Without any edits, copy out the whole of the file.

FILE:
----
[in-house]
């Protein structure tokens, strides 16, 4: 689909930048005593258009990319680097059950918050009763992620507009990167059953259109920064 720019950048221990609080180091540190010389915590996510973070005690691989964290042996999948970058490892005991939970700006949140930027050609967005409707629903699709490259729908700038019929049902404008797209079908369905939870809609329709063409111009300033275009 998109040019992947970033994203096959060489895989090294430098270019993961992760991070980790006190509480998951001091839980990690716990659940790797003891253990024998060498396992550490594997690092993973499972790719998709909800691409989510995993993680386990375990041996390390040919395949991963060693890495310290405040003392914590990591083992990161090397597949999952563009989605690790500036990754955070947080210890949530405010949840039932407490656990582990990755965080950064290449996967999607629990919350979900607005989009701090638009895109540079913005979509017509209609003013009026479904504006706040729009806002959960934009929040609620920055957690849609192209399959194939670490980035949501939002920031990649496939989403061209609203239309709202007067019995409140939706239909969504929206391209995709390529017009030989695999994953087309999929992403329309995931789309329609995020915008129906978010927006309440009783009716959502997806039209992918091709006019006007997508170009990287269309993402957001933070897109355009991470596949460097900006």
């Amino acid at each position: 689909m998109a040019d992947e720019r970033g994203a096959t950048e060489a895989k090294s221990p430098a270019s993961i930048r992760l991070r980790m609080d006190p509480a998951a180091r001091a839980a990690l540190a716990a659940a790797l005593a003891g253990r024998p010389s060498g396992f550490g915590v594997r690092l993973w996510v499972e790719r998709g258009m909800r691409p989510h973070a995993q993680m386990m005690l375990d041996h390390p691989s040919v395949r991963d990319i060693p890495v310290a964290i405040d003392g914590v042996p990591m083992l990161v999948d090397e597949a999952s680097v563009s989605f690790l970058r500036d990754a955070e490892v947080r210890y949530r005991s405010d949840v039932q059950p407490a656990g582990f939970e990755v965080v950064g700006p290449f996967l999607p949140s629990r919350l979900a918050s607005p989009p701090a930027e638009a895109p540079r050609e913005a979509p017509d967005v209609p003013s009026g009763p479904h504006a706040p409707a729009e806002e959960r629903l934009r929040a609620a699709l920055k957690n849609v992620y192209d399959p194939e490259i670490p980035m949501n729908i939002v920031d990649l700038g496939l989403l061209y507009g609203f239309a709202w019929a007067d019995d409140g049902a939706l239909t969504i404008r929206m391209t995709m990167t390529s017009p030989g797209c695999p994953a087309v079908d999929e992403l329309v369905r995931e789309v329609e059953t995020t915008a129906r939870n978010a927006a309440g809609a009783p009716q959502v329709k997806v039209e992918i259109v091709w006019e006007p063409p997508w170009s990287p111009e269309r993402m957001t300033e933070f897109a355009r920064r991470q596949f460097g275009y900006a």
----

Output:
[in-house]
């Protein structure tokens, strides 16, 4: 689909930048005593258009990319680097059950918050009763992620507009990167059953259109920064 720019950048221990609080180091540190010389915590996510973070005690691989964290042996999948970058490892005991939970700006949140930027050609967005409707629903699709490259729908700038019929049902404008797209079908369905939870809609329709063409111009300033275009 998109040019992947970033994203096959060489895989090294430098270019993961992760991070980790006190509480998951001091839980990690716990659940790797003891253990024998060498396992550490594997690092993973499972790719998709909800691409989510995993993680386990375990041996390390040919395949991963060693890495310290405040003392914590990591083992990161090397597949999952563009989605690790500036990754955070947080210890949530405010949840039932407490656990582990990755965080950064290449996967999607629990919350979900607005989009701090638009895109540079913005979509017509209609003013009026479904504006706040729009806002959960934009929040609620920055957690849609192209399959194939670490980035949501939002920031990649496939989403061209609203239309709202007067019995409140939706239909969504929206391209995709390529017009030989695999994953087309999929992403329309995931789309329609995020915008129906978010927006309440009783009716959502997806039209992918091709006019006007997508170009990287269309993402957001933070897109355009991470596949460097900006």
């Amino acid at each position: 689909m998109a040019d992947e720019r970033g994203a096959t950048e060489a895989k090294s221990p430098a270019s993961i930048r992760l991070r980790m609080d006190p509480a998951a180091r001091a839980a990690l540190a716990a659940a790797l005593a003891g253990r024998p010389s060498g396992f550490g915590v594997r690092l993973w996510v499972e790719r998709g258009m909800r691409p989510h973070a995993q993680m386990m005690l375990d041996h390390p691989s040919v395949r991963d990319i060693p890495v310290a964290i405040d003392g914590v042996p990591m083992l990161v999948d090397e597949a999952s680097v563009s989605f690790l970058r500036d990754a955070e490892v947080r210890y949530r005991s405010d949840v039932q059950p407490a656990g582990f939970e990755v965080v950064g700006p290449f996967l999607p949140s629990r919350l979900a918050s607005p989009p701090a930027e638009a895109p540079r050609e913005a979509p017509d967005v209609p003013s009026g009763p479904h504006a706040p409707a729009e806002e959960r629903l934009r929040a609620a699709l920055k957690n849609v992620y192209d399959p194939e490259i670490p980035m949501n729908i939002v920031d990649l700038g496939l989403l061209y507009g609203f239309a709202w019929a007067d019995d409140g049902a939706l239909t969504i404008r929206m391209t995709m990167t390529s017009p030989g797209c695999p994953a087309v079908d999929e992403l329309v369905r995931e789309v329609e059953t995020t915008a129906r939870n978010a927006a309440g809609a009783p009716q959502v329709k997806v039209e992918i259109v091709w006019e006007p063409p997508w170009s990287p111009e269309r993402m957001t300033e933070f897109a355009r920064r991470q596949f460097g275009y900006a």